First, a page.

A freelance writer and father of two, I am interested in almost anything the ever-changing city of Brisbane has to offer. When I am not seeking the kid-friendly and affordable, I am tracking the home-grown and the unique... Come and discover with me!
This Christmas in Brisbane, more shoppers than ever before are following the accelerating trend away from the musak-haunted feet-brutalising behemoths which are our modern malls, and back towards the relaxed chatter and vibrant colour of the village-style market—with its delicious blend of aromas, its delightfully-human hustle, its ability to incorporate live performances and public platforms for community groups, and its makeshift atmosphere always promising the one-off and the unexpected.
Similarly, in the search for household wares which make us feel truly at home, or for gifts which genuinely communicate how we feel about the ones we love, fewer and fewer shoppers are content to hunt through acres of plastic and packaging for products whose individual glitter ultimately blurs into shiny sameness. As in ever-increasing numbers we flee the sterile concrete monster for the heady mini-carnival on the village green, a new generation of artisans and craftspeople rises to greet us with a handshake and a grin, and to meet our increasing demand for the unique and the quirky, for the local and the ethically-produced—for things made with care, and with love.
At the same time as the jaded consumer and the new producer blink together in the unfamiliar sunshine, sophisticated global trading platforms and social media networks such as Facebook are allowing market-stalls to cast cyber-shadows across vast distances. Long-timers in the game are finding hitherto undreamed-of markets for their wares; while others whose skills, in former years, may never have found expression outside their own sheds and sewing rooms are discovering a brave new consumer world yearning for all the flair and individuality they can offer.
One such newcomer with more flair than most is Leigh Parlby: creative director, head seamstress, logistics manager, sole labourer and chief executive of Loveleigh Designs and its sassy-but-sweet offspring Little Loveleighs. Like many of the other "crafties" who she has befriended in recent years, Leigh began her adventure into the world of the freelance artisan with little more than a life-long love of making beautiful things, and some treasured memories of a grandmother with special skills.
"Nan was a beautiful seamstress who hand-made lots of our clothes when we were little. As she got older she started making some of the most amazing dolls. Sometimes when I would visit I would watch her sew these tiny little dresses and think—I wish I could do that."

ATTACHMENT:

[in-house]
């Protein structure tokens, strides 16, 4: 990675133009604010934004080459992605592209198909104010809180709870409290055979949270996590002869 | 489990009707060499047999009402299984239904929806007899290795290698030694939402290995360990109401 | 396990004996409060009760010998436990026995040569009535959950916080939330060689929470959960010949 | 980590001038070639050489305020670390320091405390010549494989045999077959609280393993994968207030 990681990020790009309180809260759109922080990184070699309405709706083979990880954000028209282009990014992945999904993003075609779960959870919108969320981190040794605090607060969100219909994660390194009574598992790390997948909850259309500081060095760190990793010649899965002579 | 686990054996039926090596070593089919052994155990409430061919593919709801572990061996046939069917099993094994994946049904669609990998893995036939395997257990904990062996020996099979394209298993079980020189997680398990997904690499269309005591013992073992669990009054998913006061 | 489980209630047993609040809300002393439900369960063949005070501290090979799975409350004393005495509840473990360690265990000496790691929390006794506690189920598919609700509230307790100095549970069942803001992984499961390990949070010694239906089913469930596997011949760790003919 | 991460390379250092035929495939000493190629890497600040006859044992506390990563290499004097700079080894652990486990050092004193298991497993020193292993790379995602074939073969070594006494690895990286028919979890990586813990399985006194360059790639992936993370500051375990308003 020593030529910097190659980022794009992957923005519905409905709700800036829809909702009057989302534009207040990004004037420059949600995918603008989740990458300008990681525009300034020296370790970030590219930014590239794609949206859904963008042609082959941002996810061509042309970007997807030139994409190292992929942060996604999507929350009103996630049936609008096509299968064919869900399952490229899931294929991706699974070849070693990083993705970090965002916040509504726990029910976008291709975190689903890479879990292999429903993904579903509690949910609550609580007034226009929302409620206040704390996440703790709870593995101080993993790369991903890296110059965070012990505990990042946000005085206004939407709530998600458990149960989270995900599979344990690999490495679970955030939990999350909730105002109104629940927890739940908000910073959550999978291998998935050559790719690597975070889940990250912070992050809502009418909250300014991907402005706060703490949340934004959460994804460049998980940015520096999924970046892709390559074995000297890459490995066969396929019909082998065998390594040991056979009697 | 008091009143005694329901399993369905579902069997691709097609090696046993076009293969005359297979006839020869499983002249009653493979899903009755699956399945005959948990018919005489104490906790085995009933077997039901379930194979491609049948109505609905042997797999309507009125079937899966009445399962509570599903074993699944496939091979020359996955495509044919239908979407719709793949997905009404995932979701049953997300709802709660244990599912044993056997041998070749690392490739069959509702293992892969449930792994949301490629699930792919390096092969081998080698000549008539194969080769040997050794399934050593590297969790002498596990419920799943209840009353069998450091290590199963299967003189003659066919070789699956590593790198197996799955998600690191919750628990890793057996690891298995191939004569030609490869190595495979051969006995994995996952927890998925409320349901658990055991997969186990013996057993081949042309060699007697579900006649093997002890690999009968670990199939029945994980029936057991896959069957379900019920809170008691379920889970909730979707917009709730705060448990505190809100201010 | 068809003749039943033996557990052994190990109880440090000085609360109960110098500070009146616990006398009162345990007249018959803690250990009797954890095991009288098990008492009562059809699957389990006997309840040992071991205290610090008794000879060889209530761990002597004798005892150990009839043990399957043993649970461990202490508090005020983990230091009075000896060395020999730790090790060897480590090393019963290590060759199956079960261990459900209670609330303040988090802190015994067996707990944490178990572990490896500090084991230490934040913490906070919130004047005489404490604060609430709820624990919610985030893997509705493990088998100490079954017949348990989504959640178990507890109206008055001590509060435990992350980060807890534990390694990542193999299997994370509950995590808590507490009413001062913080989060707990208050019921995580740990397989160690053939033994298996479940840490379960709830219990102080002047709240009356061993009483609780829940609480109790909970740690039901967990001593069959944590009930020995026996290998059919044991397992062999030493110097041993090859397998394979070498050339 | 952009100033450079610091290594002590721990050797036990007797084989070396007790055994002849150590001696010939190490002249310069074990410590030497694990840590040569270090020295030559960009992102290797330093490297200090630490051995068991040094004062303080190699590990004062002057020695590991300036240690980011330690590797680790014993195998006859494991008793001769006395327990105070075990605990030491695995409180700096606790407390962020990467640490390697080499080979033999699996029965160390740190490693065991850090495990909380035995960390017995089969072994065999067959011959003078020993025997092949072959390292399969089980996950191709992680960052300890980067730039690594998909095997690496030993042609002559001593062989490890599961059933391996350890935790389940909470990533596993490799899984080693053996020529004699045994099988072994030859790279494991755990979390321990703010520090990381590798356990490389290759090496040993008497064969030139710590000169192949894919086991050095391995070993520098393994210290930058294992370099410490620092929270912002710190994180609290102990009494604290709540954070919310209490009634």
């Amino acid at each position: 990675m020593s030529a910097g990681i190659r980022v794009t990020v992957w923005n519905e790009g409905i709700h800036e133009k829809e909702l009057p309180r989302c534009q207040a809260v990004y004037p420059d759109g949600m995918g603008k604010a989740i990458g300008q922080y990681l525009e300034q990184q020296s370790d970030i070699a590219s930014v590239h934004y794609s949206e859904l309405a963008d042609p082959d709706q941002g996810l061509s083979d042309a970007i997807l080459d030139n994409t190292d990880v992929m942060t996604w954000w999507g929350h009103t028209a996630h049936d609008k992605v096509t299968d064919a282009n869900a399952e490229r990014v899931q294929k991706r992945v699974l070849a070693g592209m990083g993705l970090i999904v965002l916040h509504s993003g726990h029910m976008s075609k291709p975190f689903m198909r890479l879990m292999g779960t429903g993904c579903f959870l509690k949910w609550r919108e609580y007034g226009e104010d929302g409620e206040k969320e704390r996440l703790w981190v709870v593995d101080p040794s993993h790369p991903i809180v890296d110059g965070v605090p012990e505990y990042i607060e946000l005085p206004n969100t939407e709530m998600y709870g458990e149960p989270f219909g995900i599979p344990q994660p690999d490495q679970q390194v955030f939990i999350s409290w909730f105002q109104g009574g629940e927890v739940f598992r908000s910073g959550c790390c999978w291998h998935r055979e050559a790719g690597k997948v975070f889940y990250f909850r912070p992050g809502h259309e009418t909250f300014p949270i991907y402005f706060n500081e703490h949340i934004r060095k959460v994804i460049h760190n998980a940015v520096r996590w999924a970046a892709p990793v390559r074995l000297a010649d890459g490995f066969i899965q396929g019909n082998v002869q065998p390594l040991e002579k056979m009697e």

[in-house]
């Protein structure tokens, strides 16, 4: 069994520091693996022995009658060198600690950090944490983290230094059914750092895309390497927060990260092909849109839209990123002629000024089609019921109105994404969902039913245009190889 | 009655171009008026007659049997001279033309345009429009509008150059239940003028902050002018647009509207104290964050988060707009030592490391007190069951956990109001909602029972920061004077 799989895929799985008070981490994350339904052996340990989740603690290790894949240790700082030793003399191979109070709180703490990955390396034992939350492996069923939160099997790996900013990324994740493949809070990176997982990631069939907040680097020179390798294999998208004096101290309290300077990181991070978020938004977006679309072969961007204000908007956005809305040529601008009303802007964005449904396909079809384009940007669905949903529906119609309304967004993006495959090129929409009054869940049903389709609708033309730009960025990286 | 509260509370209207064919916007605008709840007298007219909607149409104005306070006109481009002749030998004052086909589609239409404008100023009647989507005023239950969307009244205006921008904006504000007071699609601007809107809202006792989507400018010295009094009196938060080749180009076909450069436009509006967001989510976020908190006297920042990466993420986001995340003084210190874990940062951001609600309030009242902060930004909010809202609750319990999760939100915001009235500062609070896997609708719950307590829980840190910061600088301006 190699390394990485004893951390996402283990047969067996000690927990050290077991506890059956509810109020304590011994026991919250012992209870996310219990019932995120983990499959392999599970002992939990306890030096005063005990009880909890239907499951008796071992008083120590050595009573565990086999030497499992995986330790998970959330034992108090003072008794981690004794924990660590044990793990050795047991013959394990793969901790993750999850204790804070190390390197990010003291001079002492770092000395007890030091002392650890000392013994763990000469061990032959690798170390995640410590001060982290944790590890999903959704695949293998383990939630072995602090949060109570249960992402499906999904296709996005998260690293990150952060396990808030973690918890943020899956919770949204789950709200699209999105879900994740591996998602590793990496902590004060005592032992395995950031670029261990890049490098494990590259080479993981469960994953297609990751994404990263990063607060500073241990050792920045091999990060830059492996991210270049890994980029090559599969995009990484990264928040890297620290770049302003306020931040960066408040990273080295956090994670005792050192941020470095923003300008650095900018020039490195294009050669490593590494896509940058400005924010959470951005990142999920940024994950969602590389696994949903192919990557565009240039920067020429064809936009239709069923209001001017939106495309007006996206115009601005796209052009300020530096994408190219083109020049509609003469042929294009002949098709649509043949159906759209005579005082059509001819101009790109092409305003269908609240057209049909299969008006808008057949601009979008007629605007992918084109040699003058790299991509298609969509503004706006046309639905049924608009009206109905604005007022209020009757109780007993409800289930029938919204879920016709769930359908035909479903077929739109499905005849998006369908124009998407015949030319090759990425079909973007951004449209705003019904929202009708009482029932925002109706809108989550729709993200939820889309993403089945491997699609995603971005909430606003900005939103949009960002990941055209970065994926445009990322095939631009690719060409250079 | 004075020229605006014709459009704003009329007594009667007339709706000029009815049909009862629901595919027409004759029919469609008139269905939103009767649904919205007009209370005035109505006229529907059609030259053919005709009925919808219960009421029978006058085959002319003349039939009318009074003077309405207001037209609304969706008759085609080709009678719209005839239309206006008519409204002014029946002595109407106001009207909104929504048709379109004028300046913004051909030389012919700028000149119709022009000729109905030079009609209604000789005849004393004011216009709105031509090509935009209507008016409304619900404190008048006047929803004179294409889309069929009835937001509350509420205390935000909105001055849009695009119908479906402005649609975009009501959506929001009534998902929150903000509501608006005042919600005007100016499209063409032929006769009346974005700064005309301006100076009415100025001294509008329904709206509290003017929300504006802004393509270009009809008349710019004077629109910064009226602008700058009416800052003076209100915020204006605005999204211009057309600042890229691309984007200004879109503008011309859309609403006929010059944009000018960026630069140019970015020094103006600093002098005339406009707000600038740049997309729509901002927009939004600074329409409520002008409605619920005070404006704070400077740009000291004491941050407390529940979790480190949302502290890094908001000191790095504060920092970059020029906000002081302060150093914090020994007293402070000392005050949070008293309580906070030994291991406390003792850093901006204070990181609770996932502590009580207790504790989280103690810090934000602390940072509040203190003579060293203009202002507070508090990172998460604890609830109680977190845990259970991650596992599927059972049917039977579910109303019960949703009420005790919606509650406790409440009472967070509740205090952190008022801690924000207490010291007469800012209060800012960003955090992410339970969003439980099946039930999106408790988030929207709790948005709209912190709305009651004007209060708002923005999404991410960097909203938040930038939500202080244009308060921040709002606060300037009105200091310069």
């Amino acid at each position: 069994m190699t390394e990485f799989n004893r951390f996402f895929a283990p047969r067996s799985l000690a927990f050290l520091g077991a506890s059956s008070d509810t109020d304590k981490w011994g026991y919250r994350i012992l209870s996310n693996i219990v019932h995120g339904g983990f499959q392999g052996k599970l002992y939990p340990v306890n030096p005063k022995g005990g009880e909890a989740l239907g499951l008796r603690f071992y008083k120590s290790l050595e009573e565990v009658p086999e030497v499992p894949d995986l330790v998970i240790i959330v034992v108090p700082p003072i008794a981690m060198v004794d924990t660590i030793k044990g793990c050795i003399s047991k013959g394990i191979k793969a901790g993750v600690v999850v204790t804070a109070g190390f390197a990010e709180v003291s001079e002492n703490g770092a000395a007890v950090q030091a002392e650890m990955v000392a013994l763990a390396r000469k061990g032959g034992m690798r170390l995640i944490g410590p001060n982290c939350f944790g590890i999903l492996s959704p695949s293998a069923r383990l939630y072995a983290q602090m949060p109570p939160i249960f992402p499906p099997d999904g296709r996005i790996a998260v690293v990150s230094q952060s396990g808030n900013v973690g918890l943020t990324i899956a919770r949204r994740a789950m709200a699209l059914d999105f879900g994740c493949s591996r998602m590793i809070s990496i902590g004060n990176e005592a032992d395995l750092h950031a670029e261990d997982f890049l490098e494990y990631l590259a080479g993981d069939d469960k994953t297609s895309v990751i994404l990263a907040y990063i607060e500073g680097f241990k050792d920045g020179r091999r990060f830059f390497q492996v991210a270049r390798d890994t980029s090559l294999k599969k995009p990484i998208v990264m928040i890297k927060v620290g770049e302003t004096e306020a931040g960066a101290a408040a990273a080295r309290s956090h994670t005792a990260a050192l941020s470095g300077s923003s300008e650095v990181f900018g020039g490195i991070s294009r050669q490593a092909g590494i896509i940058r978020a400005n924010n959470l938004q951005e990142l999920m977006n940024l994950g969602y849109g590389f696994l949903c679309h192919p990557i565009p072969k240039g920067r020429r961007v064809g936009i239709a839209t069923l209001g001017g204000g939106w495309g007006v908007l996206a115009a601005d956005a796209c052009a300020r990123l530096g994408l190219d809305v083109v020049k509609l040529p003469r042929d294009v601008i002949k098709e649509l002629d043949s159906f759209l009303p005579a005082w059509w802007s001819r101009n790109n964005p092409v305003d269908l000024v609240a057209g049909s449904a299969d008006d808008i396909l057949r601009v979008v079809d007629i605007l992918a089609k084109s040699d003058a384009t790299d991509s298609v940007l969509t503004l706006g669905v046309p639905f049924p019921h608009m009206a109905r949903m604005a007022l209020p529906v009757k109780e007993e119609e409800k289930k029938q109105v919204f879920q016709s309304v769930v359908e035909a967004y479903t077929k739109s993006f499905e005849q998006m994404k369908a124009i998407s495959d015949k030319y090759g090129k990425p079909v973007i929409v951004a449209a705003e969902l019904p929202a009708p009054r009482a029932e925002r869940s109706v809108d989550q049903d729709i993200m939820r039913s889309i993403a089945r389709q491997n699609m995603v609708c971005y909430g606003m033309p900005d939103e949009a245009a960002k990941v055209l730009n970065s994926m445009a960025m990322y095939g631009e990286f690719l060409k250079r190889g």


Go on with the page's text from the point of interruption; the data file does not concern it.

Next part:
This childhood wish lay dormant for many years, awakening again only after Leigh had become a mother to three children of her own. "Doing craft" with her kids, Leigh once again felt her fingers tingling with the love of all things hand-made, but her talents may have remained a source of joy only to her own little ones had she not one day volunteered, on the spur of the moment, to help a friend in need."
"I was at a friend's house and she needed some help creating a masquerade mask, so I said to her, 'I love to do craft—let me have a go.' So while the ladies sat drinking coffee I sat creating. My friends all watched as I worked and said this is what I should do for the rest of my life. Unsure how to start I decided to start making little girls' hairclips and as time went on my ideas changed."
To see Leigh's exquisite handiwork today is to see a powerful argument for listening to the advice of your friends. Since those first few creations were given away as gifts, the ambition and skill which Leigh brings to each new piece has expanded at a rate which seems almost... supernatural.
"Flora, our Nan, passed away three years ago and funnily enough it was around this time that I started LoveLeigh Designs. Now that she has passed, for some reason or another I feel she is with me at my desk helping me when I am unsure how to make a certain flower or how to sew something into a headpiece. I do spend some time on the internet learning, but when I get stuck I really believe she is there. When I have finished some of my pieces I look at them and think: Wow, where did that come from? Did I really make that? I do wish she was here now as I have so many questions to ask her."